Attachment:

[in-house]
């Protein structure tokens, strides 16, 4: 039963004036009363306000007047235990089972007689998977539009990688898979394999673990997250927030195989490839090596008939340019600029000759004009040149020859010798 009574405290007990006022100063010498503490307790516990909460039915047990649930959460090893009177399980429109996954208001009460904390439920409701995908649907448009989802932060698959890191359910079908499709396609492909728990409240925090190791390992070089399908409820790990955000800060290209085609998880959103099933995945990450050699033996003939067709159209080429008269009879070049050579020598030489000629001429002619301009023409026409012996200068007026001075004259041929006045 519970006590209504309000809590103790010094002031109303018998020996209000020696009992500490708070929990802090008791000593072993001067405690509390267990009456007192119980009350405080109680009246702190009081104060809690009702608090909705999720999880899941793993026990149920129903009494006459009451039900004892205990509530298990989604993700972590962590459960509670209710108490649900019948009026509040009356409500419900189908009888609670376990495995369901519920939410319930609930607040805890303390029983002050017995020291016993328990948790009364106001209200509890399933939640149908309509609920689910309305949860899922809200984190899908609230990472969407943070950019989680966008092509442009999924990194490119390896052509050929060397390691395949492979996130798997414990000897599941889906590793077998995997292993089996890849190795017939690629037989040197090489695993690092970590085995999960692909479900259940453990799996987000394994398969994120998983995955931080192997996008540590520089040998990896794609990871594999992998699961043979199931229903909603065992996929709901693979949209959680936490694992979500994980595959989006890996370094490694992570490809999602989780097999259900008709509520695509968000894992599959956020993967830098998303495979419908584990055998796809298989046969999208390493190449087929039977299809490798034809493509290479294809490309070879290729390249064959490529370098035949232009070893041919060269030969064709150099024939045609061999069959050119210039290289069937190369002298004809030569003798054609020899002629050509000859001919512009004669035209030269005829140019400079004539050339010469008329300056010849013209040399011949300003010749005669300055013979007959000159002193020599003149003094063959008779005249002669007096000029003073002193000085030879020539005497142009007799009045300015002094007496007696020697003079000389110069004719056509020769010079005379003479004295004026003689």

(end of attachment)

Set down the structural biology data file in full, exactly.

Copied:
[in-house]
């Protein structure tokens, strides 16, 4: 039963004036009363306000007047235990089972007689998977539009990688898979394999673990997250927030195989490839090596008939340019600029000759004009040149020859010798 009574405290007990006022100063010498503490307790516990909460039915047990649930959460090893009177399980429109996954208001009460904390439920409701995908649907448009989802932060698959890191359910079908499709396609492909728990409240925090190791390992070089399908409820790990955000800060290209085609998880959103099933995945990450050699033996003939067709159209080429008269009879070049050579020598030489000629001429002619301009023409026409012996200068007026001075004259041929006045 519970006590209504309000809590103790010094002031109303018998020996209000020696009992500490708070929990802090008791000593072993001067405690509390267990009456007192119980009350405080109680009246702190009081104060809690009702608090909705999720999880899941793993026990149920129903009494006459009451039900004892205990509530298990989604993700972590962590459960509670209710108490649900019948009026509040009356409500419900189908009888609670376990495995369901519920939410319930609930607040805890303390029983002050017995020291016993328990948790009364106001209200509890399933939640149908309509609920689910309305949860899922809200984190899908609230990472969407943070950019989680966008092509442009999924990194490119390896052509050929060397390691395949492979996130798997414990000897599941889906590793077998995997292993089996890849190795017939690629037989040197090489695993690092970590085995999960692909479900259940453990799996987000394994398969994120998983995955931080192997996008540590520089040998990896794609990871594999992998699961043979199931229903909603065992996929709901693979949209959680936490694992979500994980595959989006890996370094490694992570490809999602989780097999259900008709509520695509968000894992599959956020993967830098998303495979419908584990055998796809298989046969999208390493190449087929039977299809490798034809493509290479294809490309070879290729390249064959490529370098035949232009070893041919060269030969064709150099024939045609061999069959050119210039290289069937190369002298004809030569003798054609020899002629050509000859001919512009004669035209030269005829140019400079004539050339010469008329300056010849013209040399011949300003010749005669300055013979007959000159002193020599003149003094063959008779005249002669007096000029003073002193000085030879020539005497142009007799009045300015002094007496007696020697003079000389110069004719056509020769010079005379003479004295004026003689």